Mobile Wallets Need More Than a Payment Button
Mobile wallets command serious buzz in the payment and retail worlds, but at the All Payments Expo Tuesday in New Orleans, experts pointed out that the technology has yet to gain global traction and consumers will need more from such programs than the ability to make purchases.
The promise of linking payment card accounts to mobile device apps, enabling contactless purchases, bill payments, money transfers and other tasks, seems bright enough. George Garrick, CEO of Mobeam, a company that enables phones to redeem coupons, gift cards and other media using barcodes, said he cannot get his teenaged kids to pay with credit cards. “They want to pay everything by phone,” he said. Still, of the more than four dozen adult attendees listening to the panel discussion, only about 10 raised their hands when asked if they used mobile wallets on a daily basis.
Part of the problem stems from the lack of a uniform definition of mobile wallets. Garrick said to be considered a true mobile wallet, a smartphone must hold more than payment card information but also gift and loyalty cards, tickets, coupons and nearly anything else that now finds residence in consumers’ wallets and purses.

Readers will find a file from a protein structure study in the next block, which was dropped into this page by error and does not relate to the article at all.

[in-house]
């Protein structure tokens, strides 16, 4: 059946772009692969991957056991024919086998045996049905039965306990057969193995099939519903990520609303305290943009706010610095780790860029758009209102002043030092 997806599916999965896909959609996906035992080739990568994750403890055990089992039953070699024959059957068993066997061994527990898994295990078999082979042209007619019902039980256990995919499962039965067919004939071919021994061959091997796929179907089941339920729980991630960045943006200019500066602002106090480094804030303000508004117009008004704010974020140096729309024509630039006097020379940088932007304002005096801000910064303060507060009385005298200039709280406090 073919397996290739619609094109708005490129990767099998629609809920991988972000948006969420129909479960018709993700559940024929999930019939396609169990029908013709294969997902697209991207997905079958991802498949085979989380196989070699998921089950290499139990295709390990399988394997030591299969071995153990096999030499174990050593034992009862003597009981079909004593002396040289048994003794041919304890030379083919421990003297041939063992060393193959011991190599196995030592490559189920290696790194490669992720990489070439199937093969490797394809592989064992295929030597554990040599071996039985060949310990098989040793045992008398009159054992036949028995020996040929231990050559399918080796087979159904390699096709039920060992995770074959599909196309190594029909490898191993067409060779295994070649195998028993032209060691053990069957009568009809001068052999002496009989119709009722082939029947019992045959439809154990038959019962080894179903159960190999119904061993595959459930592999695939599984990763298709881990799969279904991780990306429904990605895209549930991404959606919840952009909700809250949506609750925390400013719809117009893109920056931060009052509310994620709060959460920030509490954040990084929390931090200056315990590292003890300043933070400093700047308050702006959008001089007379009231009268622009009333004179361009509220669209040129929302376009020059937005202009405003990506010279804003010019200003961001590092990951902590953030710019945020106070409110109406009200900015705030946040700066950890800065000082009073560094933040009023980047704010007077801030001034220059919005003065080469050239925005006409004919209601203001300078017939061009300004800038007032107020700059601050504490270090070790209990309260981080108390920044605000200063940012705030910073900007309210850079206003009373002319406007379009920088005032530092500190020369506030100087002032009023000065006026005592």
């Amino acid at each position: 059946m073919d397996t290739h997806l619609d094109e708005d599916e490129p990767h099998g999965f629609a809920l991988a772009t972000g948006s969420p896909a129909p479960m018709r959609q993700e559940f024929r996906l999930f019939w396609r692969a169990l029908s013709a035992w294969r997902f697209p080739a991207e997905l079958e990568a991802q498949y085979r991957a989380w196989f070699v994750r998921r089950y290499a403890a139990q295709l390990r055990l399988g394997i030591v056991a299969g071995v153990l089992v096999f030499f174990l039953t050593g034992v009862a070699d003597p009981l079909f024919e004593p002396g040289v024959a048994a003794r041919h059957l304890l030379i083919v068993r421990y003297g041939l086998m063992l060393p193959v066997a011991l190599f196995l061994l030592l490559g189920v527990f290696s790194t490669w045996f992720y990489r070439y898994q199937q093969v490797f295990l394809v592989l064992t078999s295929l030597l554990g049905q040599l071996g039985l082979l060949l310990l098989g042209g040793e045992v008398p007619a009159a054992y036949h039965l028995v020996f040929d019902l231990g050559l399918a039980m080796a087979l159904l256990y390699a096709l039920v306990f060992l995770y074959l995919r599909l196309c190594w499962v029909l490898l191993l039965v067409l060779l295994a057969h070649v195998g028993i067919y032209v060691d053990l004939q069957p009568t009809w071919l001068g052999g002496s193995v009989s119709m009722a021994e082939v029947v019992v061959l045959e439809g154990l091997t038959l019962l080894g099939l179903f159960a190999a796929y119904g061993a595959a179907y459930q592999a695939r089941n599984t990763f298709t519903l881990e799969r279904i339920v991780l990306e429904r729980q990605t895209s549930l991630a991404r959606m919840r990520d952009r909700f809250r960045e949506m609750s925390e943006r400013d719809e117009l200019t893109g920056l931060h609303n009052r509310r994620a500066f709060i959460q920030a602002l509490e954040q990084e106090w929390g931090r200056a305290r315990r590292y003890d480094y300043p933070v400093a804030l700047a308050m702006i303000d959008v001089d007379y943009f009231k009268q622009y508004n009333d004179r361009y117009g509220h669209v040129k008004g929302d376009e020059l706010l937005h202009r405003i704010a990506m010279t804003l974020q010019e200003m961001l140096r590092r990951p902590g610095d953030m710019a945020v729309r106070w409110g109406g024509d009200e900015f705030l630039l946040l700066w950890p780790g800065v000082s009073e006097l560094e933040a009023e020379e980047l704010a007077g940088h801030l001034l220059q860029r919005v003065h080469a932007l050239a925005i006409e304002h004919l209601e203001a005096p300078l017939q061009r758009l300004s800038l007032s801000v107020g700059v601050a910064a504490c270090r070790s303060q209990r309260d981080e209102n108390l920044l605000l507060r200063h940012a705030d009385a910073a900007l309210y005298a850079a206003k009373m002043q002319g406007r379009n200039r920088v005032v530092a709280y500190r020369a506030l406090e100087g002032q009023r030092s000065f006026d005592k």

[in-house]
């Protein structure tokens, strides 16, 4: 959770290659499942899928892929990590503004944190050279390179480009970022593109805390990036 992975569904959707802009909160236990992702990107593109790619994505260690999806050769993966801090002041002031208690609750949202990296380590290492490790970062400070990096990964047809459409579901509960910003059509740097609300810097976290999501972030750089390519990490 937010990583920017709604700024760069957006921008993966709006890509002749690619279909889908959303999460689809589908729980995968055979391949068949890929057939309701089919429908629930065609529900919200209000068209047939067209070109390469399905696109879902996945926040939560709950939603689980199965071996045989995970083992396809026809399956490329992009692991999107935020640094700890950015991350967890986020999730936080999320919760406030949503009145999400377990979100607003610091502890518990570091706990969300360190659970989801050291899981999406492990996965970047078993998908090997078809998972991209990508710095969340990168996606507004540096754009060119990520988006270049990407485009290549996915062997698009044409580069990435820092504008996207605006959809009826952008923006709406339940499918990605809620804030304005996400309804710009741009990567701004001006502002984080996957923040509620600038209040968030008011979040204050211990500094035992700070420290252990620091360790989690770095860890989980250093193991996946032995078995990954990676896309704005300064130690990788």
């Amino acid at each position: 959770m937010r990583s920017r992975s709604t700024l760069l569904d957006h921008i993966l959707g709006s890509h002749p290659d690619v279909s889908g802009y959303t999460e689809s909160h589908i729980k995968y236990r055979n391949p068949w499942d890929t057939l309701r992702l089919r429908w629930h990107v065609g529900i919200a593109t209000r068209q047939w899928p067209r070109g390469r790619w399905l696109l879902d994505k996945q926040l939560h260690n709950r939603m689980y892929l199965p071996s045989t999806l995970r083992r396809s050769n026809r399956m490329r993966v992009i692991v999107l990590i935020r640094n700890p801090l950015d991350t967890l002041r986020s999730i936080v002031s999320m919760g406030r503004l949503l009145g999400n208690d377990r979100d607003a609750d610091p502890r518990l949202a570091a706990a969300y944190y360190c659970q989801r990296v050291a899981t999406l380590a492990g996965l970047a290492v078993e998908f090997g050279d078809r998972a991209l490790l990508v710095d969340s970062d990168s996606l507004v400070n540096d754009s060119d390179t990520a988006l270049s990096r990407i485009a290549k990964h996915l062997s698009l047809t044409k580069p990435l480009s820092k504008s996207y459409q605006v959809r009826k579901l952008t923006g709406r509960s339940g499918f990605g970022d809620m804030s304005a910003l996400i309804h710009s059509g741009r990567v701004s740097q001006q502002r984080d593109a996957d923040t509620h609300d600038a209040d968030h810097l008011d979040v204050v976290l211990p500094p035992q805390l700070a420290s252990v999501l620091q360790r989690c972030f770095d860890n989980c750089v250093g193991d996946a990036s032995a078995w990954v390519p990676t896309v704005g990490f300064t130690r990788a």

To get to that point will require significant technology advances. For instance, consumers will desire a uniform checkout experience via their mobile wallets, said Serge Elkiner, CEO of YellowPepper, a mobile payments service that focuses on Latin America. That would save consumers from, say, having three different checkout experiences from three different merchants.
But payment stands as the least important feature for mobile wallets, panelists said. That’s because consumers comfortable with their payment cards need a good reason to switch their transactions to mobile. Mobile wallets will have to enable consumers to receive offers based on their shopping and other habits, for example, said Mark Williams, senior vice president, loyalty and financial services, for Best Buy. “The fact that there is a payment button on there is convenient but it’s the least important factor,” he said.
David Luther, executive vice president and chief business offer for mobile payments platform Mozido, agreed with Williams. “It’s naïve to think people will shift (to mobile wallets) when they don’t see any value,” he said.
That value likely depends on geography, as mobile wallets are more of a local phenomenon than a unified global force. For instance, in countries such as Kenya and India, consumers with mobile wallets are more likely to use those apps to send P2P payments to relatives living far away than are consumers in the U.S.—even though young consumers in the West have shown an increasing enthusiasm for paying bills and reimbursing friends via mobile devices. That added value also might include gift cardsMobeam’s Garrick noted that consumers can buy gift cards from Blackhawk Network via the Samsung Pay app, which enables shoppers to store and use those cards via the mobile wallet.